This Is Why Flamingos Are Pink
And why some are even more pink than others
What with all the neutral furs and muddy-brown feathers, the animal kingdom can be a drab place. Perhaps that’s why flamingos, with their blindingly pink feathers, stand out from the crowd. Why in the world would would natural selection result in an animal evolving into such a loud and fabulous color? It’s as if the bird wants to hail down predators.
Well, as it turns out, flamingos, despite what you’ve been led to believe—and despite what you can clearly see with your own two eyes—aren’t actually pink. That color is is merely the result of diet.
According to Science Focus—an online journal affiliated with the BBC’s magazine, Focus—flamingos are actually born gray. But flamingos love to feast on brine shrimp and blue-green algae, both of which contain canthaxanthin, a natural pink dye. As the birds age and have prolonged exposure to the stuff and the carotenoids it contains, their feathers turn pink; a flamingo’s liver contains enzymes that break down carotenoids into pink and orange pigment molecules that are then absorbed by fats, which are deposited in their feathers, bill, and legs. Ergo, pink flamingo.
Why are some flamingos more pink than others?
Though both shrimp and algae are cornerstones of the flamingo diet, algae tends to have a higher concentration of canthaxanthin. As such, flamingos that eat more algae tend to have brighter feathers. You’ll find these fellas in the Caribbean, where blue-green algae is most plentiful.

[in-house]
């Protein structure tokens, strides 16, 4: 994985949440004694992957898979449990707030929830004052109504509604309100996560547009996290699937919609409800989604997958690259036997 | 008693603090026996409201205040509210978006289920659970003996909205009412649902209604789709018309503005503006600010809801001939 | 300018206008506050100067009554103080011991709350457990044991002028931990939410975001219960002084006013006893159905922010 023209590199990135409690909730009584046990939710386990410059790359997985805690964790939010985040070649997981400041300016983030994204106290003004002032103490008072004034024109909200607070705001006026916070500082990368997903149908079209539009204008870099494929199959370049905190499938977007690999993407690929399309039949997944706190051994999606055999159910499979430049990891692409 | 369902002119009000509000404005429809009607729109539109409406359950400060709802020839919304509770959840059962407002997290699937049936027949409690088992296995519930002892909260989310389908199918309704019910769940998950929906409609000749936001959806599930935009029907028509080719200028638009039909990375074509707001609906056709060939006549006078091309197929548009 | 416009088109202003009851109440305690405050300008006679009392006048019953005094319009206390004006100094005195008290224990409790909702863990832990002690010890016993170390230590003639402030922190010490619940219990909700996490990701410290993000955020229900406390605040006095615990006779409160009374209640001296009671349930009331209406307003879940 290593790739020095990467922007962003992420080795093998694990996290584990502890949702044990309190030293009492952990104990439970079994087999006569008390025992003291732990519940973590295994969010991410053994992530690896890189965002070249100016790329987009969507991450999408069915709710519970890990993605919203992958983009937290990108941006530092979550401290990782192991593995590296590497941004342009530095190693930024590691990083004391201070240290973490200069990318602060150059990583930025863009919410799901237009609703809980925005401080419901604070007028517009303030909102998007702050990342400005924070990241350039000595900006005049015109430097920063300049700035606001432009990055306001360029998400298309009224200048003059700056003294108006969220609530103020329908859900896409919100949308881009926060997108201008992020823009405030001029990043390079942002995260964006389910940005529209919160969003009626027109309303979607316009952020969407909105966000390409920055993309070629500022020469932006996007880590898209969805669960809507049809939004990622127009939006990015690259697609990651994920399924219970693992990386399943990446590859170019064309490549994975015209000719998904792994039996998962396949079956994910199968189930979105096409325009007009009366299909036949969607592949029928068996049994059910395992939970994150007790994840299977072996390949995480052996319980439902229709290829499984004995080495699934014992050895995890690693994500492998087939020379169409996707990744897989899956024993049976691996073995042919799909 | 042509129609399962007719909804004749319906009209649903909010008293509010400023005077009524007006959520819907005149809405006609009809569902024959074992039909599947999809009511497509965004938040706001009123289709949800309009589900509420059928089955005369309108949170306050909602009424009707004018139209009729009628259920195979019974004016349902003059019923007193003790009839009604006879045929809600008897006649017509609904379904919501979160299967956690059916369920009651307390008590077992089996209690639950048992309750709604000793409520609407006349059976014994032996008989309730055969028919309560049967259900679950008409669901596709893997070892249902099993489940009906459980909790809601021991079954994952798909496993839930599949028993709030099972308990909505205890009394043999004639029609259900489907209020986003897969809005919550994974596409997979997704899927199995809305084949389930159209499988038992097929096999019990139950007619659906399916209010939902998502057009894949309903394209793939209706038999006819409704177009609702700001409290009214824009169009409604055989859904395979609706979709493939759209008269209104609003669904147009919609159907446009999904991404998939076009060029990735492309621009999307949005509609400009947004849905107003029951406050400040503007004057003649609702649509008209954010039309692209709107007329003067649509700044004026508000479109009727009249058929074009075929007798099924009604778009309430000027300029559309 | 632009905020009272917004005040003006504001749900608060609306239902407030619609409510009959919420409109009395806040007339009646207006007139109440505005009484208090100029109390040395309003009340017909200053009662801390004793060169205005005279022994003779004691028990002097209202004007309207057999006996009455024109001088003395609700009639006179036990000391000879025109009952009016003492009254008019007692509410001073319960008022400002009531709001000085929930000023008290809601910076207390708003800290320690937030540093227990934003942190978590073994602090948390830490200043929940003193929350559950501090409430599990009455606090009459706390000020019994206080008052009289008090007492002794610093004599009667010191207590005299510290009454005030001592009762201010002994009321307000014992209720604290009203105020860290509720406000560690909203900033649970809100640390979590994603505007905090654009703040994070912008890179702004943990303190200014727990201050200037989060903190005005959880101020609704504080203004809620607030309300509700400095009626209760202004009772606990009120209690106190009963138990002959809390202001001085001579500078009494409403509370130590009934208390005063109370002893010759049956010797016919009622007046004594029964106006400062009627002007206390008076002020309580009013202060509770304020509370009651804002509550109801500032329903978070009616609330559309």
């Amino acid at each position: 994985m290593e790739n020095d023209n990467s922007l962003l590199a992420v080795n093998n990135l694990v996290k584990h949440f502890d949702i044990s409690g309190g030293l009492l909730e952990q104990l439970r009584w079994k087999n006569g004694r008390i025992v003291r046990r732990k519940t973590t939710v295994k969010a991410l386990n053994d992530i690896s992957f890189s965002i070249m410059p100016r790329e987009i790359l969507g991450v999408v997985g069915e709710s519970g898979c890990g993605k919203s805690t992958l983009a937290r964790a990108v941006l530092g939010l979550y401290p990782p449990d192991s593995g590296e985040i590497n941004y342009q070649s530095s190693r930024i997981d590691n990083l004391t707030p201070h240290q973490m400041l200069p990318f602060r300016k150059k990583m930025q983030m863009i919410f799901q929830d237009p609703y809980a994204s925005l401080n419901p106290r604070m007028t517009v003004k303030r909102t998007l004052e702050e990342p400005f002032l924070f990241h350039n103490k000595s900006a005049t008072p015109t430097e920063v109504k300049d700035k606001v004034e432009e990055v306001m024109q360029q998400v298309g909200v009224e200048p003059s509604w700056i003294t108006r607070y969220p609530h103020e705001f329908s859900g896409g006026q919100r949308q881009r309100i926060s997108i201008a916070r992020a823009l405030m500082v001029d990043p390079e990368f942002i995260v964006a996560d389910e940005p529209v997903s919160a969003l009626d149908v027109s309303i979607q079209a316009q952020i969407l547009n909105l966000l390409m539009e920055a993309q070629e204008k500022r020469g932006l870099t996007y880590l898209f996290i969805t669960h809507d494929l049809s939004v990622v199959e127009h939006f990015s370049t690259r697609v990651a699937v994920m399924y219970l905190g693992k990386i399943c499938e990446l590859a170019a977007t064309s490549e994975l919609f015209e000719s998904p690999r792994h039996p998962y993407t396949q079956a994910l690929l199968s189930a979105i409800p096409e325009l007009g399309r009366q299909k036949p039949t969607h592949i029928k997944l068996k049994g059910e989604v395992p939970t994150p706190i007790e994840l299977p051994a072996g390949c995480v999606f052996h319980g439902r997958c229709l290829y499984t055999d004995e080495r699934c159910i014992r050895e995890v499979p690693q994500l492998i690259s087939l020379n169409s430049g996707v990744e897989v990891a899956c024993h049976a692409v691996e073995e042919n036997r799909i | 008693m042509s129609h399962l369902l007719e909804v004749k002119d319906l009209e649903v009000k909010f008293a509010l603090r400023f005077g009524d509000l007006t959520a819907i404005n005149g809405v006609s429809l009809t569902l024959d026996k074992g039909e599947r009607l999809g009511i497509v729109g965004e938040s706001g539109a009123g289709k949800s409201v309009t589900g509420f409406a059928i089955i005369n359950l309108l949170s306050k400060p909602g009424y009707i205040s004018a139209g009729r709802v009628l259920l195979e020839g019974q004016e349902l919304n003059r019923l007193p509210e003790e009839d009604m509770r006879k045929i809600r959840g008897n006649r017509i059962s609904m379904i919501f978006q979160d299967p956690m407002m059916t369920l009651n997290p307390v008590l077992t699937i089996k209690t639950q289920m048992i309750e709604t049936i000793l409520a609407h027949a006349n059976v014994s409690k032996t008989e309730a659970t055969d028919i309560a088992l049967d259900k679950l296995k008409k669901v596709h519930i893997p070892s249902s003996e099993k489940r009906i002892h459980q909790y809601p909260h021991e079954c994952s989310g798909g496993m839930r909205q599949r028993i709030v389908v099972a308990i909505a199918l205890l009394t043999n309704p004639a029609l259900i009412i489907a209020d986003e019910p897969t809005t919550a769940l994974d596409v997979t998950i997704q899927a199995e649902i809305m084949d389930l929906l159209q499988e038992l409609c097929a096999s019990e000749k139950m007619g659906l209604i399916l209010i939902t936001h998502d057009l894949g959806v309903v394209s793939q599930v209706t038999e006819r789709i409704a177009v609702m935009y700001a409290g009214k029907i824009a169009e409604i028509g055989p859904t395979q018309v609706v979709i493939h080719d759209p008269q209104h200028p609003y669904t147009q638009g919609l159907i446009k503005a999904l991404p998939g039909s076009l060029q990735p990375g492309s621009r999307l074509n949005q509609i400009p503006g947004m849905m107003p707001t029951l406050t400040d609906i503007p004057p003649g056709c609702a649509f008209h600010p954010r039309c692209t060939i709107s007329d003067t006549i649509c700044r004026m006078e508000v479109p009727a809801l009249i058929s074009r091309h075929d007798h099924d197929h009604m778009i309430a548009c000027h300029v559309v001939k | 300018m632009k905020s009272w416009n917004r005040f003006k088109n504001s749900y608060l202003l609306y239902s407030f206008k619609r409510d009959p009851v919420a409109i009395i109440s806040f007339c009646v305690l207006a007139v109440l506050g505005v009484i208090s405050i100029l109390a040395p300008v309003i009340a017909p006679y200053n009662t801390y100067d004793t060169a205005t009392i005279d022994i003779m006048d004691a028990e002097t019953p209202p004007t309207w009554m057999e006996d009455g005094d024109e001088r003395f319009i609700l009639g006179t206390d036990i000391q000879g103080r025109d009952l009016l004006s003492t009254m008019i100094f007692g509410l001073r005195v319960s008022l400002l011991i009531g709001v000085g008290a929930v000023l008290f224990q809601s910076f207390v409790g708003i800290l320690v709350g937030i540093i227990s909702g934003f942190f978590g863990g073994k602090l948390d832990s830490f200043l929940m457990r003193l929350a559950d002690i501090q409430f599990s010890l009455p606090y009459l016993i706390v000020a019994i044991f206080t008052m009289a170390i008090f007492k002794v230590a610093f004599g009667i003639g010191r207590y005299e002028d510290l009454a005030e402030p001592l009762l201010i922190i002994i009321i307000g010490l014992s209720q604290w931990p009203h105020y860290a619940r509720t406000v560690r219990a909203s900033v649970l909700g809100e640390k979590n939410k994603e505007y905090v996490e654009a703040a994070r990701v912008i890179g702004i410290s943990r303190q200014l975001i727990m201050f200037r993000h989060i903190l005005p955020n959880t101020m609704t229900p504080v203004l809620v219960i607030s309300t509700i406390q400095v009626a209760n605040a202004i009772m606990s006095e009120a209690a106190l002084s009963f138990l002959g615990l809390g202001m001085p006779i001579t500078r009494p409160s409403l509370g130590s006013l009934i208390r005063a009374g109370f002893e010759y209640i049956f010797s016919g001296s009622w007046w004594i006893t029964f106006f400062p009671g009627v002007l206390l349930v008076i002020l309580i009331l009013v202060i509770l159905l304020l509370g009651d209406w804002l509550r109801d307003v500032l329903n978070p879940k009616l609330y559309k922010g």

On the other hand, flamingos that mostly feed on shrimp (and other small critters that consume the algae) tend to be less pink because the concentration of canthaxanthin-related carotenoids they get is on a much smaller scale than other flamingos. You’ll find these particular flamingos in drier climates—like Lake Nakuru in Kenya.
Strangely enough, flamingos that you spot in zoos or other wildlife refuges often don’t sport the same vivid pink, since keepers have begun adding synthetic canthaxanthin, rather than the real natural pink stuff, to flamingo diets. So, if you’re really keen to see storybook flamingos, book yourself a flight to Nassau.
Hold on. Can carotenoids turn me pink?
Yes, carotenoids can affect the skin hue of creatures not limited to the flamingo. For instance, the carotenoids in canthaxanthin are actually the same pigments that cause shrimp to turn from gray to pink when boiled. What’s more, these same carotenoids exist in foods that humans eat—carrots, sweet potatoes, mangos, and apricots are all prime examples. Fortunately, though, since most humans maintain a more balanced diet than the flamingo (we’d hope), you have nothing to worry about.
However, if you’re among the contingent of folks who have tried taking canthaxanthin pills to get a sunless tan, you may be in some trouble. According to the Food & Drug Administration (who hasn’t approved such pills, by the way), your skin won’t turn pink. It may, however, turn a bizarre, burnt orange—a color that even the most radiantly pink flamingo couldn’t pull off. And for more amazing trivia from the wild, here are 37 Animal Oddities That Prove Mother Nature Is Crazy Weird.
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